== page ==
Nissan finds a way to make sure cars' paint won’t fade with this 4,000-watt light

This is exactly what "Lit" really means. Have you ever admired a red automobile from the 90s? Especially one that savoured life on the outskirts of the south-west? If you have, you may have noticed that the sun rays ate capable of ravaging its paint. 

Automakers stepped up and strived to eliminate that fate and ended up putting in lots of time and effort into making sure the paint, interior trim pieces and plastic would be able to withstand the harmful UV rays in the long term.  

Nissan took a path that focused their testing on a mega-powerful light that resembles some kind of satellite coming from the future. Manufacturers employd the Xenon Weather-Ometer at their technical center in Farmington Hills, Michigan, to create a 4,000-watt xenon light bulb that is designed to emit the same wavelengths of light as the sun.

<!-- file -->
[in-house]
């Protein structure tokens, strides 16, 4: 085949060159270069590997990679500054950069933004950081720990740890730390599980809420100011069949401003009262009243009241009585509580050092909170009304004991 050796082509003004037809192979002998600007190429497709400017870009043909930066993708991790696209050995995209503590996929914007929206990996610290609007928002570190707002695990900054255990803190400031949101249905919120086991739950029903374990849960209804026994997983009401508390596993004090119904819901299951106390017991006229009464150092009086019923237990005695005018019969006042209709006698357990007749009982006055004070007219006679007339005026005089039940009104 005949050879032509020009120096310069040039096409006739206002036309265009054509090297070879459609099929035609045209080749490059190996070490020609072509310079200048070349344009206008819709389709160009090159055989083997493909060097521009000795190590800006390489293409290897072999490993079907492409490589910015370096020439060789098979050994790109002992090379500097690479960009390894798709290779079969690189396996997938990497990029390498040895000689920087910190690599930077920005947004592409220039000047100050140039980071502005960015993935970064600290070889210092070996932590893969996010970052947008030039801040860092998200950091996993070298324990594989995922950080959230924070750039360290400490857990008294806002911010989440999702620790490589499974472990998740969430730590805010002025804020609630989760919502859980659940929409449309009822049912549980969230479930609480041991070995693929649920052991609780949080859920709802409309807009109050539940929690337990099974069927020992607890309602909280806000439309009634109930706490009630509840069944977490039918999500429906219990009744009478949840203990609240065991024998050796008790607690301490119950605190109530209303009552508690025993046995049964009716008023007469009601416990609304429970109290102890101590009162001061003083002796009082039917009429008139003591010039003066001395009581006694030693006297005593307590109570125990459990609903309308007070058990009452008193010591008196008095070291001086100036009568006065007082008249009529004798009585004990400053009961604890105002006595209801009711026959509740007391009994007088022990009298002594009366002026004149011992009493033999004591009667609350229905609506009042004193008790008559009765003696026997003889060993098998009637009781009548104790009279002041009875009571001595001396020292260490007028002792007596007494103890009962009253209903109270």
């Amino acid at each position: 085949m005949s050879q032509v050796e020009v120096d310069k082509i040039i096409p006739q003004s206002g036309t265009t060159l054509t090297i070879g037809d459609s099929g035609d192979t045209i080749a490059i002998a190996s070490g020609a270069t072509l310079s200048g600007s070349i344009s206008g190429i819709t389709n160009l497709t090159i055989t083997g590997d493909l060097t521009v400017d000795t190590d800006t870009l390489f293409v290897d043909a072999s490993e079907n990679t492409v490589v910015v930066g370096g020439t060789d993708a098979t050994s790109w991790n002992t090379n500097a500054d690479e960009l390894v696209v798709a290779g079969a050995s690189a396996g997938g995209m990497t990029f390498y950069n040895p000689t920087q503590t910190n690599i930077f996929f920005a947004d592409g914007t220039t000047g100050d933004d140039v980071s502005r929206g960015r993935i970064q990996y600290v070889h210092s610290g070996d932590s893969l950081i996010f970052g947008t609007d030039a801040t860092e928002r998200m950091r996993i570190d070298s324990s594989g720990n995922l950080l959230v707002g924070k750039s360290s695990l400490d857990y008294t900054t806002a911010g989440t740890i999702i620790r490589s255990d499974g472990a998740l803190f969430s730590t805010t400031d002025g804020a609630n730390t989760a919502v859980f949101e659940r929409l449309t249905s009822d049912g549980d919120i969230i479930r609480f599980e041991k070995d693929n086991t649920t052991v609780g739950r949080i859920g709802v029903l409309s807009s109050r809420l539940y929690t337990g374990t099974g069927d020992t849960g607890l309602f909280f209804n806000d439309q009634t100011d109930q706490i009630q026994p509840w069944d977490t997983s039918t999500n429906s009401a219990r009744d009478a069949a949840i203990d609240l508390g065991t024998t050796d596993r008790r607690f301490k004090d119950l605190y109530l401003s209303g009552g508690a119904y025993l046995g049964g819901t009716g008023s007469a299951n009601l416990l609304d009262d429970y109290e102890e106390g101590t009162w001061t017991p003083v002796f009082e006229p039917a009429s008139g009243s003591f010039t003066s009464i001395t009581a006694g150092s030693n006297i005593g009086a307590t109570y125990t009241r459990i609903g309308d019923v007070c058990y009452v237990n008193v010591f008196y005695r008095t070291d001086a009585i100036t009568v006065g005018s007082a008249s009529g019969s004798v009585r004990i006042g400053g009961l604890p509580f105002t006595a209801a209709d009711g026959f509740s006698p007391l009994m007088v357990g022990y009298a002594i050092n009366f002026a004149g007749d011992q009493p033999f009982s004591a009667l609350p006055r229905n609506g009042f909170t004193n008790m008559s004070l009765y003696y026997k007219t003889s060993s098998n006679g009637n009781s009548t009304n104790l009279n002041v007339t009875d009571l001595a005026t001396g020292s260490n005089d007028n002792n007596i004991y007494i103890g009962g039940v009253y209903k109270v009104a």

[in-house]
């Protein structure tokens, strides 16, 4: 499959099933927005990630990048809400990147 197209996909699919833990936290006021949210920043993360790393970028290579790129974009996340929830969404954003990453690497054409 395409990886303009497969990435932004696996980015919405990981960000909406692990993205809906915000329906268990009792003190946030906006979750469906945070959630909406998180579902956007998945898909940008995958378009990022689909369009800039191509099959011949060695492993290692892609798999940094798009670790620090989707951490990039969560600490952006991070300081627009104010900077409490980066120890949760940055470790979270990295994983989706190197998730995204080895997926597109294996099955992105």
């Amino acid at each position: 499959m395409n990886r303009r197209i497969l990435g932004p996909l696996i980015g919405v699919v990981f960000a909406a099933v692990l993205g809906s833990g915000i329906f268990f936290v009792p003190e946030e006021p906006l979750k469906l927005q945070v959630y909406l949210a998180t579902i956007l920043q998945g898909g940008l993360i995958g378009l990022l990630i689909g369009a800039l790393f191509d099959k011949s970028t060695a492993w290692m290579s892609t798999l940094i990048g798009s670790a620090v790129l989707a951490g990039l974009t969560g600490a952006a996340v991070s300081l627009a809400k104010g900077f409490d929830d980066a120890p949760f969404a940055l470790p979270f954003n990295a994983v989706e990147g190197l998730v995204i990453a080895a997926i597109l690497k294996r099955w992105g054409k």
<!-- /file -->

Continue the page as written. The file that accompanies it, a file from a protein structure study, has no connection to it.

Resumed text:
This wave length however, works in a controllable environment and shines for up to 24 hours in a day. This signifies that the XWO halves the time needed for a test; and if Nissan wanted to test survival of the paint when placed under real sunlight for a year, the XWO would be capable of complete the test in just six months.

Also, Engineers are able to put up to a 100 samples of material into the XWO at once which also helps in speeding up the testing process of new paints, plastics and other elements needed for a new car. The machine works by rotating the around the light bulb—recreating the movement of the sun over a car during the course of a day. Nissan engineers still manage to try out new colors and materials in real sunlight, but the XWO remains the best bet to accelerate the process.